I’m writing this in the darkness of the night. My teething son did not want to go to bed tonight. After many attempts and some creative experiments, we are back to the old tried and true technique. I’m wearing him in the front carrier while I type on the computer. The computer is set on our high kitchen counter and we are swaying as I type. The only light around me comes from the dimmed computer screen and the not yet full moon that is streaming through the skylight. It’s a quiet darkness. It’s a peaceful darkness. It’s a welcomed darkness. And I have chocolate.
So while darkness is usually characterized as scary, bad, dangerous, and confusing (think bumbling around in the dark), darkness can have a rich and beautiful offering for us as well. It is a time when things cycle to bed, cycle to rest, and cycle to death in order to rise again.
For many creatures there is abundant life in the darkness. For example nocturnal animals who hunt by sound, smell, and the dim light of the night. Or desert animals who drink deeply the water that the coolness of the night allows to condensate. There are also flowers that bloom by the light of the moon and insects that light up in the moonlight. We grew some of those flowers in our backyard when I was a kid and once I got to get up in the night and see them blooming.
There are the bioluminescent organisms that you can’t see by daylight. There is the vast miracle of stars, planets, and constellations. There is also is the magic of the crepuscular time, dusk and dawn, the times between light and darkness, when animals move about more freely, plants open and close for the day, and the dance of light and darkness thins the veil between us and God.
Once, in my role as a hospital chaplain, I sat with a Muslim patient who shared with me his beliefs about life and death. He told me that each evening when he went to sleep he died. And each morning when he woke up he was reborn. His prayers in the morning were prayers of thanksgiving, thanksgiving for life and for new possibilities. And he also prayed for faithfulness. He prayed that for that day he could be fully who Allah desired him to be.
In the evening, his prayers were also prayers of thanksgiving, thanksgiving for the day, for what was and what is; thanksgiving for all the many blessings that he had experienced and the many lessons he had endured. His prayers were also prayers of tomorrow—that in his death there may be life. He prayed that his death may be deep, that those things that were not in alignment with God’s will would stay dead and that when he rose again he would be ready to be fully faithful.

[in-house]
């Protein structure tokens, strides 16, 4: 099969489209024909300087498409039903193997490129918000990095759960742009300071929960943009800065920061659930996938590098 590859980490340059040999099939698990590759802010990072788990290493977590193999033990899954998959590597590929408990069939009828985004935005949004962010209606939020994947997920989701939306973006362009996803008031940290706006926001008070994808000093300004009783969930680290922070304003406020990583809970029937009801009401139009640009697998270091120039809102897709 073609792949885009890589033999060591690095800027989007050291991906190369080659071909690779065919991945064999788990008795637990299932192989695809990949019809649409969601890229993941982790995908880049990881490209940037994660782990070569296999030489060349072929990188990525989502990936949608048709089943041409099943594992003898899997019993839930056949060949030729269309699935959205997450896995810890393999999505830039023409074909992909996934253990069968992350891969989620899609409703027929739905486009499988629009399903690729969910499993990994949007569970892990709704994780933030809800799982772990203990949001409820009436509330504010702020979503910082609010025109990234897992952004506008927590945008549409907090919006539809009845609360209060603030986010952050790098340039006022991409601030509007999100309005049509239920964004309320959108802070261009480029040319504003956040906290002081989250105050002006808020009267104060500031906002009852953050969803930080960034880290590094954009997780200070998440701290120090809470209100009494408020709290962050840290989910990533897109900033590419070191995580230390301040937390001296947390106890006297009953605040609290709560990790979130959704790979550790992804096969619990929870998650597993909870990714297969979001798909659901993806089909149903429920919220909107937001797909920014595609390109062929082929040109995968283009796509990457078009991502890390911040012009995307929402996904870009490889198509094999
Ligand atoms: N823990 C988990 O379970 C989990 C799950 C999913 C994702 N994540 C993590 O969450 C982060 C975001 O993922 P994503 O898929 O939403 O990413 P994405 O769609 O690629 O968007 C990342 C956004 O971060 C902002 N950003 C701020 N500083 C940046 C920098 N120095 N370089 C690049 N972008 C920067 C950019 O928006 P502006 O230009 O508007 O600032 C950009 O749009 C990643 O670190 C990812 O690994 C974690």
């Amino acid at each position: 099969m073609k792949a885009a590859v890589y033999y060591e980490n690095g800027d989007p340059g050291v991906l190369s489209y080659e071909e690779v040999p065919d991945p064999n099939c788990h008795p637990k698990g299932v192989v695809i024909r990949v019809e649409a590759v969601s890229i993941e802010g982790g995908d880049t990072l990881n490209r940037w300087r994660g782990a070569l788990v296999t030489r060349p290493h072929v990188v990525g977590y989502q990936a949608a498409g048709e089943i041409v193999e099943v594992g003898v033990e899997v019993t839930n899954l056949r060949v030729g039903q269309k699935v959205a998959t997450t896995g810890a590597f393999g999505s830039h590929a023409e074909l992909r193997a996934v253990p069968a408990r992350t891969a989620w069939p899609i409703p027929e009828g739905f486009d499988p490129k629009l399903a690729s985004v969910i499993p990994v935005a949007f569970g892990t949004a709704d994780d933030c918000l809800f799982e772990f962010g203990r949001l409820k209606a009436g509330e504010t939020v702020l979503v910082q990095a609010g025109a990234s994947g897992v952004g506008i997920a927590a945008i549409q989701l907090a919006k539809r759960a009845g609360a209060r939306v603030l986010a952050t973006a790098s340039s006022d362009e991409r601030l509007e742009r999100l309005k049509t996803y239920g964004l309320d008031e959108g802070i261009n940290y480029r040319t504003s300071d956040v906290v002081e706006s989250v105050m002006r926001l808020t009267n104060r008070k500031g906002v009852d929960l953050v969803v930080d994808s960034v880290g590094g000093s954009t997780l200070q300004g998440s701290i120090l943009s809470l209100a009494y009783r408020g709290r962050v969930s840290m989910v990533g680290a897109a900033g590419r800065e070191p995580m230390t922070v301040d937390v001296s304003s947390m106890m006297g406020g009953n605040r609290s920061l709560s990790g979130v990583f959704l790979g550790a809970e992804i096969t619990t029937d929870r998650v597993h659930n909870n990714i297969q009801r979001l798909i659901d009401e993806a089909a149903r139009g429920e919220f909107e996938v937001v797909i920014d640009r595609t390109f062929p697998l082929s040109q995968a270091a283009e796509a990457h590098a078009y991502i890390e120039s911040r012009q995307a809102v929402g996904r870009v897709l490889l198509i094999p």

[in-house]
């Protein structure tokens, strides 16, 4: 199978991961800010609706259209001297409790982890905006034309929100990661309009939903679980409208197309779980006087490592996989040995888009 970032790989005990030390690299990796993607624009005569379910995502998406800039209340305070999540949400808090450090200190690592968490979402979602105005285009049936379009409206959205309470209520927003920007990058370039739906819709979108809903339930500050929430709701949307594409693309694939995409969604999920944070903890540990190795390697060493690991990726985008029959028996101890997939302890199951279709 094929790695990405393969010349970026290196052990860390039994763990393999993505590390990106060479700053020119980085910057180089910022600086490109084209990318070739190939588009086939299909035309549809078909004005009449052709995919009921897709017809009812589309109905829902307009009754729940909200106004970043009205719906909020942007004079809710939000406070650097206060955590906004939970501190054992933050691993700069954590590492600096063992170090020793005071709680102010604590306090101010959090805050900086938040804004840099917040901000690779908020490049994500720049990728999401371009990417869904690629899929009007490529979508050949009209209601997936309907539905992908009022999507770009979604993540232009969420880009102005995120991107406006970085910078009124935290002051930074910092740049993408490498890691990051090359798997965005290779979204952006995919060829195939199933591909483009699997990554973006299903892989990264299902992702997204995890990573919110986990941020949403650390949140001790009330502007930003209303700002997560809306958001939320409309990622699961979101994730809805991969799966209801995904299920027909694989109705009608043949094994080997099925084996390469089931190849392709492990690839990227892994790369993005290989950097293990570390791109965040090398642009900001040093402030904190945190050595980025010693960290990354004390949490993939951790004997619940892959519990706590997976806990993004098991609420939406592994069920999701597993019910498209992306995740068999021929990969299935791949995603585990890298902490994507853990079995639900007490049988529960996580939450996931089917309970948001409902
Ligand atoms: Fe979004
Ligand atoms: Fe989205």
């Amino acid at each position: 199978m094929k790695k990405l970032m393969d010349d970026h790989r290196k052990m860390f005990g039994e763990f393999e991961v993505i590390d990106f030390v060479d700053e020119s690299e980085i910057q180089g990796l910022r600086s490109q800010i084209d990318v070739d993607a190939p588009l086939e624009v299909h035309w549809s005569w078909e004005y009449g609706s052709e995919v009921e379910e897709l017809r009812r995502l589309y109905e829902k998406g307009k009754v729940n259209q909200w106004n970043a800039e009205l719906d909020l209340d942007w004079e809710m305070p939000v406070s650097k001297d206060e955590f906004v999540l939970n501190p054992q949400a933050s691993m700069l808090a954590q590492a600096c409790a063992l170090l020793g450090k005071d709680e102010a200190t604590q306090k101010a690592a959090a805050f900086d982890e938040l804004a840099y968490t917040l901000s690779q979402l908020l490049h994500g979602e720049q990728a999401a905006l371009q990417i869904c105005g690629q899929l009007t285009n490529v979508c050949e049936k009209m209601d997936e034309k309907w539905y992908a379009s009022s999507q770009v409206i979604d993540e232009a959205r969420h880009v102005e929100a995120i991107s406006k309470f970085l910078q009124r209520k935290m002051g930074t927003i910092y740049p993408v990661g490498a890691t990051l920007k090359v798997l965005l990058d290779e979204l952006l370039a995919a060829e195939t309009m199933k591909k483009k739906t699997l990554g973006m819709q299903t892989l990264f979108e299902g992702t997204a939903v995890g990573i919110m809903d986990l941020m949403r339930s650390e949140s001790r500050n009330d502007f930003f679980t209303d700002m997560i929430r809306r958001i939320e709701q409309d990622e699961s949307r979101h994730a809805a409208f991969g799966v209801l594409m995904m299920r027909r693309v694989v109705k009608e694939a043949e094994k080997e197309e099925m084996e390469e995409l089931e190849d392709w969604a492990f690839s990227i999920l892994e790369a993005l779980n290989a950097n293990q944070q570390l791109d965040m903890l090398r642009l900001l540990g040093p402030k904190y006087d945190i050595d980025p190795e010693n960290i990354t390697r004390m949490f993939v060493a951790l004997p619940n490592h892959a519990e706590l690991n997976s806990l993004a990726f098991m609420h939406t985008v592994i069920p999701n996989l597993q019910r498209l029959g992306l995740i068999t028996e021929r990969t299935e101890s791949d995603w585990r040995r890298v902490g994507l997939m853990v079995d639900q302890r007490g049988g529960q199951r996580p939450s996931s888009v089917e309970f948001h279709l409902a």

Whether Jesus was afraid of death or not, we don’t know. But we do read in the text that he saw death as part of the cycle of what was to come. Jesus believed in this eventuality so much so that he pressed back against Peter who tried to dismiss death’s reality. Peter’s response makes me think of the platitudes that I have heard being used with my patients. Unhelpful statements like “What doesn’t kill you makes you stronger,” or “Don’t worry, everything is going to be okay.” These statements are usually made to comfort the person saying them not the patient—they dismiss the suffering of the patient. In other words what is being said is, “This is too hard to talk about, so let’s ignore the hard stuff and not talk about it right now.” And for a similar inanity, Jesus rebukes Peter, saying to him, “Stop it! You aren’t being helpful right now. Your automatic dismissal of death and pain, which you have learned from society, is wrong.” (Matthew 16:23, Mark 8:33)
And it’s that piece about learning from society that Jesus focuses on. He speaks to the disciples almost in riddles: “For whoever wants to save their life will lose it, but whoever loses their life for me will find it. What good will it be for someone to gain the whole world, yet forfeit their soul? Or what can anyone give in exchange for their soul?” (Matthew 16:25-26, NIV) Note that the Greek word used for both life and soul are the same word: ψυχή. Jesus is preaching that the disciples must actively work against what has been ingrained in them by society. They must seek to be, to act, to embody a deeper truth that will go against everything people expect and everything people know. Whoever wants to save their society-influenced life will lose their soul, and whoever wants to lose their society-influenced life will find their soul. To have your soul, you can’t have the life society deems successful or even moral, for God gives your soul, not the world.
Contemplation of this passage in Matthew made me think of a William Stafford poem:
A Ritual to Read to Each Other
by William E. Stafford
If you don’t know the kind of person I am
and I don’t know the kind of person you are
a pattern that others made may prevail in the world
and following the wrong god home we may miss our star.
For there is many a small betrayal in the mind,